The Kindness Contract: Has Rejecting Religion Made Us Better People?

Ariane Sherine’s article in Tuesday’s Guardian, Why I Ditched God for Good was a clear, open call to action: whether you’re an atheist or a believer of any faith, what matters most is that you are kind.

So far, so uncontroversial. But, with such a provocative title, it is perhaps unsurprising that her message was rapidly quagmired in religious debate. 819 comments were posted in the article’s first six hours online, the most incendiary of which questioned the motivations of kindness in a godless world.

@Soapbox22 wrote:

“Kindness is trumped by self interest virtually every time when people no longer believe there is a greater reward for being altruistic.

Although often cited, this argument is deeply flawed. Faced with the spectre of secularisation, religious leaders have insisted that fear of divine retribution keeps society in check; that falling church attendance leads to a diminished morality and with it, the incentive to be kind. But history contradicts these fears, time and time again.

It’s a common misconception that society is increasingly violent and dangerous, both in the UK and on a global scale. In fact, as the evolutionary psychologist Stephen Pinker has shown, per capita instances of violent behaviour, such as murder and rape, have been in steady decline since early civilisation. What’s more, the trend accelerates sharply from the Age of Reason, when the birth of humanism moved us away from wholesale religious doctrine, instead using rational and empirical evidence to contemplate issues such as morality, justice and responsibility.

What this suggests is that, overall, ethical codes developed by non-religious thinkers, and without reference to higher wisdom, have been more successful than their spiritual counterparts in creating kinder, less vicious communities.

That’s not to say that religions do not advocate acts of kindness – they all do. But, as we know, religions also advocate acts of great cruelty, including acts that may have seemed kind in the past, but seem abhorrent to us now.

Let’s take a relatively recent example: Hitchcock’s 1964 film Marnie. The film depicts a hero who, having coerced a woman into marriage, rapes her on their honeymoon, before demonstrating his kindness and patience by helping her to uncover an underlying childhood trauma, in the hope of making her more receptive to his advances. When the film was released in 1964, Christian beliefs on marriage dominated the legal system and meant that this man would have been well within his rights to rape his wife; by this logic he was indeed showing an act of kindness by going above and beyond in making the experience less traumatic for her.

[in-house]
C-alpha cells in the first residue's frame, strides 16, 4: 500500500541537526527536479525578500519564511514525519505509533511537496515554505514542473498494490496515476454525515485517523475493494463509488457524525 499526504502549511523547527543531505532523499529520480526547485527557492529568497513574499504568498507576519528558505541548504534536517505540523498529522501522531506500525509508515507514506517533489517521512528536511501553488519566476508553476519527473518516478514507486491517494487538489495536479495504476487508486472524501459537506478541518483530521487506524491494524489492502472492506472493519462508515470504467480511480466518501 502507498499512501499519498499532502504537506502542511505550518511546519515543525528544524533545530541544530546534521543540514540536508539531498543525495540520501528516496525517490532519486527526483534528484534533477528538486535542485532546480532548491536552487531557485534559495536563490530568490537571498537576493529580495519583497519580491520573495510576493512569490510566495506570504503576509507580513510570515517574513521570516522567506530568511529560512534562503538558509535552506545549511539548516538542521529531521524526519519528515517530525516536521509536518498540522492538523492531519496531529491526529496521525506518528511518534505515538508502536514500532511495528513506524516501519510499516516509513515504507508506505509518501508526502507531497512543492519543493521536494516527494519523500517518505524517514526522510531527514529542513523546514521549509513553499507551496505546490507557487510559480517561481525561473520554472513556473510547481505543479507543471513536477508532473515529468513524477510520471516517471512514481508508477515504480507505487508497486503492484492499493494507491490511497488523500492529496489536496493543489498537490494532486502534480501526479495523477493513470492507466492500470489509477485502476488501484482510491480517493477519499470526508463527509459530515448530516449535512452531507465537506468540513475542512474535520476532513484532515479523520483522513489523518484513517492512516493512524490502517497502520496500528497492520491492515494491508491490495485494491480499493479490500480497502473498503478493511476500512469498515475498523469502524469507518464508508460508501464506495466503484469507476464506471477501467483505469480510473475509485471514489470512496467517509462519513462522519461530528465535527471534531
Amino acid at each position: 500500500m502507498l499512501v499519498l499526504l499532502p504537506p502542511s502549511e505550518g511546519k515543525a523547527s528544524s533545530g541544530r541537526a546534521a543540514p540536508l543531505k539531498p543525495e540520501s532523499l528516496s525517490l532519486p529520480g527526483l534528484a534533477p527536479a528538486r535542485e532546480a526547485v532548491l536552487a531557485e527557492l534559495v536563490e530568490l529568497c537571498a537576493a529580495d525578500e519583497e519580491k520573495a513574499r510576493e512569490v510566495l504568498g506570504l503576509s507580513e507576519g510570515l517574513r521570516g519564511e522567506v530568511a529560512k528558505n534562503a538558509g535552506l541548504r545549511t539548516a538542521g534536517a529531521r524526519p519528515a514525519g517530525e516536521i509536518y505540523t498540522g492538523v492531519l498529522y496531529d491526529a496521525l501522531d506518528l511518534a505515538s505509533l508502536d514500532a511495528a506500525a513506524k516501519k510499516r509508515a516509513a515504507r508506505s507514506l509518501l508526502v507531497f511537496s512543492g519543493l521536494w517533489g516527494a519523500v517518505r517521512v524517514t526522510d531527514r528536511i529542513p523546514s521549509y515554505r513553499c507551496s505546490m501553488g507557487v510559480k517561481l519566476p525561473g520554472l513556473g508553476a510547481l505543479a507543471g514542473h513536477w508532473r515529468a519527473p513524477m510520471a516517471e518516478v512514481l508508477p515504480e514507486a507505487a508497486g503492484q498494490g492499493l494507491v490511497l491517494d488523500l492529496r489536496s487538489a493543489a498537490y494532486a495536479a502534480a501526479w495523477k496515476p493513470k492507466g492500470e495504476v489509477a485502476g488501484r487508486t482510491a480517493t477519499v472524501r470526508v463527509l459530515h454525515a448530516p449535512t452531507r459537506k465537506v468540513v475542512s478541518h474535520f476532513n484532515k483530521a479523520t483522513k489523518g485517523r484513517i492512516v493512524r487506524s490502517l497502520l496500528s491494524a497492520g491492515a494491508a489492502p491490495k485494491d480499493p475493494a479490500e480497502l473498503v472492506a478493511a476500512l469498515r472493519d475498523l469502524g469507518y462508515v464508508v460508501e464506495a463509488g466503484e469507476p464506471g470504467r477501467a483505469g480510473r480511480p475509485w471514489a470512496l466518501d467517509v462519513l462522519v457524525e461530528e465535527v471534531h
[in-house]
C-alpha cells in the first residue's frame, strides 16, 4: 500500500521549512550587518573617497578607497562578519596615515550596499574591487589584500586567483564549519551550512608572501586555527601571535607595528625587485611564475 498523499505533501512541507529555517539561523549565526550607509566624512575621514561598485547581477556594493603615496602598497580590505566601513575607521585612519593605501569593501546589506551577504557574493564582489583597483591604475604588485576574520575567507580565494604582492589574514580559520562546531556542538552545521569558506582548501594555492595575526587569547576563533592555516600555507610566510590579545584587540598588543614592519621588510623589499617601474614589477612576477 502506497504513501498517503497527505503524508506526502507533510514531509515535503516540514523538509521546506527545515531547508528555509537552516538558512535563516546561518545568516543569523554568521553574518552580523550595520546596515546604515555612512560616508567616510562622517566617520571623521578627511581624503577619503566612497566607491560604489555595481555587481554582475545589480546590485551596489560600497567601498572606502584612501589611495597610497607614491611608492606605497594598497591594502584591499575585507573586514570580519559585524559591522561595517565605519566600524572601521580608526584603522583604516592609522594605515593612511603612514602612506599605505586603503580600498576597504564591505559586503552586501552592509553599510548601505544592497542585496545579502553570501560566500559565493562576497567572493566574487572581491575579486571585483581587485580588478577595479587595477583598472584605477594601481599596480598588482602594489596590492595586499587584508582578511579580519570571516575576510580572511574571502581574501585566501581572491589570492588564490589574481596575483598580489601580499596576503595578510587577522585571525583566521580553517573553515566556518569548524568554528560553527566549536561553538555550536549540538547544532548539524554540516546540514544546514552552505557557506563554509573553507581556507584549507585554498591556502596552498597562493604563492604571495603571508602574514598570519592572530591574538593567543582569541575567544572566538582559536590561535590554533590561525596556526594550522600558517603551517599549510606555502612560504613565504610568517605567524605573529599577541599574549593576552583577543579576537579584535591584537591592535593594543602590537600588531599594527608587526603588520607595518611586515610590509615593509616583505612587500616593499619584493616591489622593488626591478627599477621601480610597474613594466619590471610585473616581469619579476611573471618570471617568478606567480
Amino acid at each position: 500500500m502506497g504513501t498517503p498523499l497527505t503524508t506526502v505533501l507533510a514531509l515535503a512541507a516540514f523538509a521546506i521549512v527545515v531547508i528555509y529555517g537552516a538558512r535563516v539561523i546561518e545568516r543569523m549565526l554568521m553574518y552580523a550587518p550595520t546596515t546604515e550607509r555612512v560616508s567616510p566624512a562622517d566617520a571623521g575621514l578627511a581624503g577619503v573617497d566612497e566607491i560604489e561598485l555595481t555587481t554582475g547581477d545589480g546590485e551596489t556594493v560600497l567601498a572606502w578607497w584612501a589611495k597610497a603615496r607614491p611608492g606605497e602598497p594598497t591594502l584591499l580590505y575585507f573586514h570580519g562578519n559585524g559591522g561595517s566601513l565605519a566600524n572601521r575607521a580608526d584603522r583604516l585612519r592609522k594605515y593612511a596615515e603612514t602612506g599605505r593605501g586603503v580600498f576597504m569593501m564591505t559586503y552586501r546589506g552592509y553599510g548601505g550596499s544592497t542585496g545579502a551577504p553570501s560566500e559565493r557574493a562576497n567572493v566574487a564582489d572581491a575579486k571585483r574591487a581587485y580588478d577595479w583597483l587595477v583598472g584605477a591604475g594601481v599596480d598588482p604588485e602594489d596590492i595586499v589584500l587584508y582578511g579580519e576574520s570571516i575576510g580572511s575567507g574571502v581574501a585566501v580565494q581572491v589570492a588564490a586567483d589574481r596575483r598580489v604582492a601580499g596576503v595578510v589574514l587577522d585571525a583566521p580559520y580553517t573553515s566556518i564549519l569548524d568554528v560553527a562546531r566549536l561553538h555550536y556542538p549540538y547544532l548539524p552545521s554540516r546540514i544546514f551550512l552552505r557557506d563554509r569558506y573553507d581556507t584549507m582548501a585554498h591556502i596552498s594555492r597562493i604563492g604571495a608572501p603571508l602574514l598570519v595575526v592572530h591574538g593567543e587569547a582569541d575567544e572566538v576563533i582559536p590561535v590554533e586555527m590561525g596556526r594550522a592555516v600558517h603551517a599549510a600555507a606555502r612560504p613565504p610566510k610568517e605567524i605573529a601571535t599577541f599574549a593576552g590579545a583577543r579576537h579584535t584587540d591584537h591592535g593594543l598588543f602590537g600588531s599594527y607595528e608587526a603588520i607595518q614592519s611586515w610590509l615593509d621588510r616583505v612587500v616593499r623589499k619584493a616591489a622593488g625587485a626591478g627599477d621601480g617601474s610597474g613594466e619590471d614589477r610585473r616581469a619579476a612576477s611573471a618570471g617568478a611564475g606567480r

Thankfully, secular ideas about right and wrong led to marital rape being outlawed in this country in 1991. In countries where religious doctrine continues to dominate public life, such as the Bahamas and the Lebanon, Christian and Muslim leaders actively campaign against legal changes of this nature.

Over the past century we have done more to promote equality, increase empathy and generally become a ‘kinder’ society than at any other point in British history – and it’s no accident that this coincides with our increasing secularisation. This is not because religious people, on an individual level, are  less kind, but the five major world religions were clearly constructed at a time when the world was dramatically crueller. Societies evolve and become kinder by challenging past wisdom that no longer seems right or fair, but religious frameworks rarely offer a mechanism for this.

Ironically, however, the most fundamental problem with the incentive-to-kindness doctrine is that, by encouraging people to think in terms of reward and punishment, it transforms acts of kindness into deferred self-interest. This attitude reduces religious faith to a simple contract: if you follow the rules, you’ll get something in return. There’s little incentive for genuine empathy or acts of kindness not outlined by the rules, and less still for questioning these rules, even you can see for yourself the suffering they create.

By contrast, the secular, humanitarian efforts that have made the most strident improvements to people’s lives over the past century have not sought divine reward. They are borne out of genuine empathy, an instinct towards fairness and, most of all, the rational belief that religious institutions can – and do – fail on both counts.

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